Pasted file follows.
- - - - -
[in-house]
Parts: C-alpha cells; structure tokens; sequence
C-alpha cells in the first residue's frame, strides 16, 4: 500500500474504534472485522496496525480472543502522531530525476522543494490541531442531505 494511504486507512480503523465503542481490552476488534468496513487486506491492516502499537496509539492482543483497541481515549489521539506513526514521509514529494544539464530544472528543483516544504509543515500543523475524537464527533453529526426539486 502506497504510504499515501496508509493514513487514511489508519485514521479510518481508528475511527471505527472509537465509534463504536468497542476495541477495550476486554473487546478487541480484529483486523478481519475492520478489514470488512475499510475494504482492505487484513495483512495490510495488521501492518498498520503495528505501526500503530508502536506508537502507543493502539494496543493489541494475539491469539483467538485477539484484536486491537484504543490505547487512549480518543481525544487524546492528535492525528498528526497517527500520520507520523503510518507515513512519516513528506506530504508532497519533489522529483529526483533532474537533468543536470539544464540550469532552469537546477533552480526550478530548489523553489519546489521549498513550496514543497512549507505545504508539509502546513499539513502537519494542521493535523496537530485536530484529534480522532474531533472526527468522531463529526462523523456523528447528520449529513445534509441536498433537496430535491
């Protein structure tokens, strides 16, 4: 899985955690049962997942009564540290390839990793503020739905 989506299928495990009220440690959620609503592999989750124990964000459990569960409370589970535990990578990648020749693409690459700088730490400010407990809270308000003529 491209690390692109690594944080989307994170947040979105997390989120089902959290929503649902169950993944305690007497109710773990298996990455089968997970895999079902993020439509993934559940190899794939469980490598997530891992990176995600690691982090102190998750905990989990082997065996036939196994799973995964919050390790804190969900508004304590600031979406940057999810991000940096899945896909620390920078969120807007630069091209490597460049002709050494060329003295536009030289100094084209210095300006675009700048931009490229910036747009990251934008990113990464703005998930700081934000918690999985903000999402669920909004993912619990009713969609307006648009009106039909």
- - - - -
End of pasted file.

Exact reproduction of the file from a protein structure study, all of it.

[in-house]
Parts: C-alpha cells; structure tokens; sequence
C-alpha cells in the first residue's frame, strides 16, 4: 500500500474504534472485522496496525480472543502522531530525476522543494490541531442531505 494511504486507512480503523465503542481490552476488534468496513487486506491492516502499537496509539492482543483497541481515549489521539506513526514521509514529494544539464530544472528543483516544504509543515500543523475524537464527533453529526426539486 502506497504510504499515501496508509493514513487514511489508519485514521479510518481508528475511527471505527472509537465509534463504536468497542476495541477495550476486554473487546478487541480484529483486523478481519475492520478489514470488512475499510475494504482492505487484513495483512495490510495488521501492518498498520503495528505501526500503530508502536506508537502507543493502539494496543493489541494475539491469539483467538485477539484484536486491537484504543490505547487512549480518543481525544487524546492528535492525528498528526497517527500520520507520523503510518507515513512519516513528506506530504508532497519533489522529483529526483533532474537533468543536470539544464540550469532552469537546477533552480526550478530548489523553489519546489521549498513550496514543497512549507505545504508539509502546513499539513502537519494542521493535523496537530485536530484529534480522532474531533472526527468522531463529526462523523456523528447528520449529513445534509441536498433537496430535491
């Protein structure tokens, strides 16, 4: 899985955690049962997942009564540290390839990793503020739905 989506299928495990009220440690959620609503592999989750124990964000459990569960409370589970535990990578990648020749693409690459700088730490400010407990809270308000003529 491209690390692109690594944080989307994170947040979105997390989120089902959290929503649902169950993944305690007497109710773990298996990455089968997970895999079902993020439509993934559940190899794939469980490598997530891992990176995600690691982090102190998750905990989990082997065996036939196994799973995964919050390790804190969900508004304590600031979406940057999810991000940096899945896909620390920078969120807007630069091209490597460049002709050494060329003295536009030289100094084209210095300006675009700048931009490229910036747009990251934008990113990464703005998930700081934000918690999985903000999402669920909004993912619990009713969609307006648009009106039909």